Risa: “That’s awesome. So what about like culture and community. How is that? Is it easy to kind of integrate within the Panamanian culture? Do you need to know Spanish?”

Jim: “It’s funny you said, ‘Do you need to know,’ I actually—I literally wrote down this morning. That’s gonna be a blog post that I planned out. Yeah, I just wrote that down as an idea and maybe I shouldn’t give away the answer. No, you don’t need to know Spanish here, but it is definitely helpful and I’m still blown away by a lot of expats who come here who don’t know Spanish like—”

Risa: “Or are not trying either.”

Jim: “Yeah, so you know I’m using apps like drops and duolingo and Memrise and you know my wife and daughter they’re using a tutor right now and going from there.”

Risa: “That’s awesome.So, has there been any kind of surprises or—I don’t know—challenges living here as an American?”

Jim:  “I think the hardest thing has probably been and this is just maybe my vision, but like I envisioned us becoming more integrated with the culture. I want to have some Panamanian friends. I want to learn. This is exciting. This is an adventure. I want to learn these kind of things, but I do see a little bit of a separation—not like any animosity, but kind of you know, the place where we’re at there’s not very many panamanians that live in this community and what not, but you know I mean everybody’s so friendly. Everybody. You walk by somebody. Everybody’s saying, ‘Hi, How are you doing?’ and all that. Whether it’s expat or local or whatever, but I was hoping for more of like a blend and I’m so far from that. I’m not superman—maybe as my Spanish gets better.”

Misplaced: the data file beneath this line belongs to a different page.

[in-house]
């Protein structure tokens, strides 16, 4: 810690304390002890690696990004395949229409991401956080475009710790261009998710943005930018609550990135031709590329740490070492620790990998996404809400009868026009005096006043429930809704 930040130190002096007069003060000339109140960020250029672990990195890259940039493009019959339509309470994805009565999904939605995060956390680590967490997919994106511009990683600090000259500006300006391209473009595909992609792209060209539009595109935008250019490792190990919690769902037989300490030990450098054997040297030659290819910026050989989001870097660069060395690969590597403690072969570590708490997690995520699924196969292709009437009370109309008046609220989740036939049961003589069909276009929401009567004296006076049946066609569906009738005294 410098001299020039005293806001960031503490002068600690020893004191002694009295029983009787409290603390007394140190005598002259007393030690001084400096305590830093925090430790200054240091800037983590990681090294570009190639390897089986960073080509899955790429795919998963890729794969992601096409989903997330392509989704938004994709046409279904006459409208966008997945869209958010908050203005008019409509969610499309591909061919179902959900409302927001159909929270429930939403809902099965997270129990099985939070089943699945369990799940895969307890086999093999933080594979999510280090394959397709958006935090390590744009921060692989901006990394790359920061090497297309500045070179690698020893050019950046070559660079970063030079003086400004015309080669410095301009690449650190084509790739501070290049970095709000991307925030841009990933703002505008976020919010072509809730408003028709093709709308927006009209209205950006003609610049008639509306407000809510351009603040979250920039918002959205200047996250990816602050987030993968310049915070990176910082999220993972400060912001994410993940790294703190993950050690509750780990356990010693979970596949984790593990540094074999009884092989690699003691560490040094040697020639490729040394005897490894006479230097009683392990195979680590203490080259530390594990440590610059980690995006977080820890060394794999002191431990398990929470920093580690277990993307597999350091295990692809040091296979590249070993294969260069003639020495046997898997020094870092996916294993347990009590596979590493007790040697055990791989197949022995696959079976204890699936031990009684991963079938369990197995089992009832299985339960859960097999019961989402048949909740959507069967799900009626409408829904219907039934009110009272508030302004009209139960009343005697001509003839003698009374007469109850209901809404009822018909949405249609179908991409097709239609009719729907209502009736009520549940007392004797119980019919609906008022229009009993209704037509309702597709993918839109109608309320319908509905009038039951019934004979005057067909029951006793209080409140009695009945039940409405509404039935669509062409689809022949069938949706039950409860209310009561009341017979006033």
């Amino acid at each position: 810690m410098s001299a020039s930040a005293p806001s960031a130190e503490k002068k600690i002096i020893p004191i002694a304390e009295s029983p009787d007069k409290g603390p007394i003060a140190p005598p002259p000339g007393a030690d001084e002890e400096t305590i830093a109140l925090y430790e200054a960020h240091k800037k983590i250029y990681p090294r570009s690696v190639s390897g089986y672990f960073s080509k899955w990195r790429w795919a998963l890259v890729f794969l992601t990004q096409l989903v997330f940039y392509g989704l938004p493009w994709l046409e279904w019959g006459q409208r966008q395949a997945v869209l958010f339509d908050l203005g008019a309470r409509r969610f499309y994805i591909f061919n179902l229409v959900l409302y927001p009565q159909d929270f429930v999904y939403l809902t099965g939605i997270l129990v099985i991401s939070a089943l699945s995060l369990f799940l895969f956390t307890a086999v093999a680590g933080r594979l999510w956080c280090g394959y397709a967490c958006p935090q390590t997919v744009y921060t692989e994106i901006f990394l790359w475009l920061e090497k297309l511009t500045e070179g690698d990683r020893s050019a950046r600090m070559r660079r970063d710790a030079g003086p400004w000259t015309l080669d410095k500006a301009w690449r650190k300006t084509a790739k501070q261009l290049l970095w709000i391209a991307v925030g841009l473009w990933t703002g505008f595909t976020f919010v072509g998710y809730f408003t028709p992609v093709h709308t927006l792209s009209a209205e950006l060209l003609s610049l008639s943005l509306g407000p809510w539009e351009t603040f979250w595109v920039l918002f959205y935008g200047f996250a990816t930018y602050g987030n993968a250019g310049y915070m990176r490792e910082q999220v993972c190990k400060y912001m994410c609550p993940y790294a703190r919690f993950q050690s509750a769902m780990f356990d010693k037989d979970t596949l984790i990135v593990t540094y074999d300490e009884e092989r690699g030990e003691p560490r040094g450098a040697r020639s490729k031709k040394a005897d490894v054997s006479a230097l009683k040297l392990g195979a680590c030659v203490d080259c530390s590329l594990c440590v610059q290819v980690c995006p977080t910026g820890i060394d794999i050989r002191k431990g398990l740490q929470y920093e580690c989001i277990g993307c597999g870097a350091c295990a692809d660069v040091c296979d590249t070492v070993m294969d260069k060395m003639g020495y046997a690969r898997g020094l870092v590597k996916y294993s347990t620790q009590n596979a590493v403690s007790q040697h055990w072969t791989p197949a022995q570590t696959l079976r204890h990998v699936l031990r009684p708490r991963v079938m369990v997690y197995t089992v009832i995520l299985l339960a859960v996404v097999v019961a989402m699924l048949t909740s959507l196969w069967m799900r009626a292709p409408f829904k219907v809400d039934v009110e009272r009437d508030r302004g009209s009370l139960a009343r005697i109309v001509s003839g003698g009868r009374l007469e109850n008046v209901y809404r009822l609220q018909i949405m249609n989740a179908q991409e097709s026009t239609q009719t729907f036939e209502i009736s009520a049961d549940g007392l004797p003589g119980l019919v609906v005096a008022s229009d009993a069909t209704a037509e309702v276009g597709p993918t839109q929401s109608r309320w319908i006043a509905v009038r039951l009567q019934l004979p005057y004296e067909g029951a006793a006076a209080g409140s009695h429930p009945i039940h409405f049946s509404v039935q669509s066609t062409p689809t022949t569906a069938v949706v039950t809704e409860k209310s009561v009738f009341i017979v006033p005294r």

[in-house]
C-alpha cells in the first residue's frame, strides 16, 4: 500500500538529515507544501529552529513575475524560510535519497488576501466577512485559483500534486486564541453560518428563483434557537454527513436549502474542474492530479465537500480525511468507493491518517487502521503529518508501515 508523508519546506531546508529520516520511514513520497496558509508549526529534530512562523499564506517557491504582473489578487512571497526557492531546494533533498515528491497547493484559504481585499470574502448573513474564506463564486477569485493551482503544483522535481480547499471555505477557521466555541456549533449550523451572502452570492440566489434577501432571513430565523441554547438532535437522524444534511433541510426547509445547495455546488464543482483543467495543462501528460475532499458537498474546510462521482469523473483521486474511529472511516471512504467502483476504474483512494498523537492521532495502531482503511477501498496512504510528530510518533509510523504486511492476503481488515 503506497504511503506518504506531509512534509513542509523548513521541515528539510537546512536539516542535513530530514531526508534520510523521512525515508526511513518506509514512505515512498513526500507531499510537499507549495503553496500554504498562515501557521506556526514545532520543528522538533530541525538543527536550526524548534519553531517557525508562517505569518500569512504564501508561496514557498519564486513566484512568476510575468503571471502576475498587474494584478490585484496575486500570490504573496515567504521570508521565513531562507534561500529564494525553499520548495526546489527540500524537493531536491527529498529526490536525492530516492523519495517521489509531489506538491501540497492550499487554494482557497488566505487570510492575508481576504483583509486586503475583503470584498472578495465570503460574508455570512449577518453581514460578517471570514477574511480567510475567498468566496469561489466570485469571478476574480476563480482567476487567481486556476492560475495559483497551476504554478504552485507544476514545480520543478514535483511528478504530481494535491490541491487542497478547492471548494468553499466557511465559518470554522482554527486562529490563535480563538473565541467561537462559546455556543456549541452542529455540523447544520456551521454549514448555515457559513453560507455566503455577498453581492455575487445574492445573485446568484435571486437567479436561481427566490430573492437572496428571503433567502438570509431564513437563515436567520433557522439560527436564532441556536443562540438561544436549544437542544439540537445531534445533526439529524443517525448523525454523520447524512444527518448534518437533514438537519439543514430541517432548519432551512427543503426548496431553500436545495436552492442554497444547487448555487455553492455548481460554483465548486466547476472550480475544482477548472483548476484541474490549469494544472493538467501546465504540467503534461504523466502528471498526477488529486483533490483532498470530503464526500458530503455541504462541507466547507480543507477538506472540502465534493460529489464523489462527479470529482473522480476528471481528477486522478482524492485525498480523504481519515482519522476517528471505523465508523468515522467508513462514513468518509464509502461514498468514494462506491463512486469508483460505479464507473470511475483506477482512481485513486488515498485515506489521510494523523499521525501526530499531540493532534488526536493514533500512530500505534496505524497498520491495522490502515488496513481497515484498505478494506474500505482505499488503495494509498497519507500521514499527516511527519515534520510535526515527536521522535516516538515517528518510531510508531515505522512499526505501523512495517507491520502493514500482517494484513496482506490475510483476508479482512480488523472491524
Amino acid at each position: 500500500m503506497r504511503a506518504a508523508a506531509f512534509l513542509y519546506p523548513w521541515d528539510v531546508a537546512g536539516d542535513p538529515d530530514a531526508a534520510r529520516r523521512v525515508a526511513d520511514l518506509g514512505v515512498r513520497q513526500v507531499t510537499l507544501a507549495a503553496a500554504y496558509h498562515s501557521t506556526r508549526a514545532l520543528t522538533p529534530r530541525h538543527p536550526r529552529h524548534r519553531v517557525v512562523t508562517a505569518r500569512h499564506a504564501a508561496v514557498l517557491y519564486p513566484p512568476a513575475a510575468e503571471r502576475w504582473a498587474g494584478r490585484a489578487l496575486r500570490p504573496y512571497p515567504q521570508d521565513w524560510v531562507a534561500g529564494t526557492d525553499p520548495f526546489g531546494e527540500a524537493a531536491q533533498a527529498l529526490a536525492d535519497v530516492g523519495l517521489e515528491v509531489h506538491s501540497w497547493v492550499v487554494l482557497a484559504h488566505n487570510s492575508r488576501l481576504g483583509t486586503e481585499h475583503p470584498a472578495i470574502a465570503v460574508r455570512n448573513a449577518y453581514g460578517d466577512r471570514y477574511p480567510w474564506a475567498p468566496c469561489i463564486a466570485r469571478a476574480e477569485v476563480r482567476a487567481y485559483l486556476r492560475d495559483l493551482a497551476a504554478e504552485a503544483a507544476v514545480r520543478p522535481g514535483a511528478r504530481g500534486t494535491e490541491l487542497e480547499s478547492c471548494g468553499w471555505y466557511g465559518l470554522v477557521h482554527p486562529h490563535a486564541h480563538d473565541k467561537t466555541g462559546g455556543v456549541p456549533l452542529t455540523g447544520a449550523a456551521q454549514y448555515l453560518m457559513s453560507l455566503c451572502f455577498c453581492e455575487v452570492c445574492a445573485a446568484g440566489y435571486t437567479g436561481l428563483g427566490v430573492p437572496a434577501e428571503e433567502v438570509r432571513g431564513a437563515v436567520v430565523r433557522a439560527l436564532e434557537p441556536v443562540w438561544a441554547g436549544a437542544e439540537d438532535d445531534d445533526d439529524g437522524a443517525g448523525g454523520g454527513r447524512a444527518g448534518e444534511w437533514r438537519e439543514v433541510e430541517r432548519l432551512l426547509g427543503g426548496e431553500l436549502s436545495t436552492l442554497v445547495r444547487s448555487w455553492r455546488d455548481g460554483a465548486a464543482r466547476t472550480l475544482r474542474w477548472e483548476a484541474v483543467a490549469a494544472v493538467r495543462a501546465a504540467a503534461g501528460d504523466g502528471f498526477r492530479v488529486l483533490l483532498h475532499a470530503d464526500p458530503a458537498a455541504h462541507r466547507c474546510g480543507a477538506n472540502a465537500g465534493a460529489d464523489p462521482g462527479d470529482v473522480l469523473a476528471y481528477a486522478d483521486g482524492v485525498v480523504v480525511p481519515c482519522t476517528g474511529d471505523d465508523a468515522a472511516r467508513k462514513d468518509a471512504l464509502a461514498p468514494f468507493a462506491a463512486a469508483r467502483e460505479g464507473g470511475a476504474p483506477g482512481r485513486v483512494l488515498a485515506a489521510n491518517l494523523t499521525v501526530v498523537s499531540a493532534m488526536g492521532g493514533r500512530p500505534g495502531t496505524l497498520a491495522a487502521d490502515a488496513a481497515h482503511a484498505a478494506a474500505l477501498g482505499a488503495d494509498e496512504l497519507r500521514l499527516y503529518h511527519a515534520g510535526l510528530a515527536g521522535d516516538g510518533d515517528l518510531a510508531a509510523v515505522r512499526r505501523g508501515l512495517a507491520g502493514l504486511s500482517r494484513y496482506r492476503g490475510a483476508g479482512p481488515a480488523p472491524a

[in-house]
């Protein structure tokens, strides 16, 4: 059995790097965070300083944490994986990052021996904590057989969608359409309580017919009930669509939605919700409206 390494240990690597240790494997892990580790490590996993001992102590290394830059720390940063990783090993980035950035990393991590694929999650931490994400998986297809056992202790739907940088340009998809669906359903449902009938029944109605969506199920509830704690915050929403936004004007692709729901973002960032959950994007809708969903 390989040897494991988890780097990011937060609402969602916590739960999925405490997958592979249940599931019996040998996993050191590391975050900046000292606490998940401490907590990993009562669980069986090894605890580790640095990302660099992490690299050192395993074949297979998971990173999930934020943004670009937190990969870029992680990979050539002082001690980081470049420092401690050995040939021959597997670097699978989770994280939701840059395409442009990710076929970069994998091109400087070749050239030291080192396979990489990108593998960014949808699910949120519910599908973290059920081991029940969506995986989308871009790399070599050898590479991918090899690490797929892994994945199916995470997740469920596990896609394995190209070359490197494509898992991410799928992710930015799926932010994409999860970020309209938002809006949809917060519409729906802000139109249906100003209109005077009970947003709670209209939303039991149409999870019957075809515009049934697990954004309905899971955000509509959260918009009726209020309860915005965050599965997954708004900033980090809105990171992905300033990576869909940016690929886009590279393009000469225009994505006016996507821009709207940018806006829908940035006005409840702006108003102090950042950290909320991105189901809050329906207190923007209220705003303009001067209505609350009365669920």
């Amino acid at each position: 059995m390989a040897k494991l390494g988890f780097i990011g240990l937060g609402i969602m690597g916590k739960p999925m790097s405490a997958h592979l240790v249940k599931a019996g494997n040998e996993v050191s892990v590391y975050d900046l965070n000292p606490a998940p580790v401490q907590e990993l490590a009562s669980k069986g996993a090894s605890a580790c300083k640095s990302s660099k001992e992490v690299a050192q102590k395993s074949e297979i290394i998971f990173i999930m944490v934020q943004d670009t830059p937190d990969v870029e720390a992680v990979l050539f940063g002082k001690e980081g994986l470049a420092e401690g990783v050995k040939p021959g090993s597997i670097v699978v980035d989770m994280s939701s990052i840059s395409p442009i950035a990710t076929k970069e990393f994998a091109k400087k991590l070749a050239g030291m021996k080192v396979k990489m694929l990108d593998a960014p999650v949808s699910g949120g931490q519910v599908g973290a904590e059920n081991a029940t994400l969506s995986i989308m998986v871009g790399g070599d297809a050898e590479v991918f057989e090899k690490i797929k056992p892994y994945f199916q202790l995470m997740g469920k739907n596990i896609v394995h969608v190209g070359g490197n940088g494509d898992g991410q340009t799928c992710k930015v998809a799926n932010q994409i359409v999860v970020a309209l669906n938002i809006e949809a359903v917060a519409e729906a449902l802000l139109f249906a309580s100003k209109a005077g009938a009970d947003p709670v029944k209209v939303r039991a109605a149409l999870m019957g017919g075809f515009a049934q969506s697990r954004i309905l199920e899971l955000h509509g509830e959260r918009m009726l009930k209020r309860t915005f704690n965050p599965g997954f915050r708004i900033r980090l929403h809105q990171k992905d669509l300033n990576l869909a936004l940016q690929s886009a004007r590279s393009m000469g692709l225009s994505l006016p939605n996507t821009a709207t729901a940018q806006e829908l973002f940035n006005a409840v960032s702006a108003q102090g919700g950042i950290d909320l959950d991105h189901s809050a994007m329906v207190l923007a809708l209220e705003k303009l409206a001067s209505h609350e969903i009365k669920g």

Risa: “Yeah, I think if you do and then you make the effort, then that’s I guess how.”

Jim: “Right. Yeah absolutely.”

Risa: “Wow and so, do you miss the US at all? Your quality of life is pretty good here.”

Jim: “ I love every bit of it and  my wife and daughter will tell you. I mean the hard part is family, friends—you know, you give up and left and you’d find that though if you didn’t even move to another country—if you just moved to another state in the US—but if you’re moving far, it’s hard to uproot. I mean, you see generation after generation staying in the same place. Somebody’s got to start it. Somebody’s got to move it and try it. It’s just beautiful—minus the rainstorm—this is beautiful here.”

Risa:  “No, it doesn’t get much better than this.”

Jim: “Right, yeah it doesn’t get much better than this.”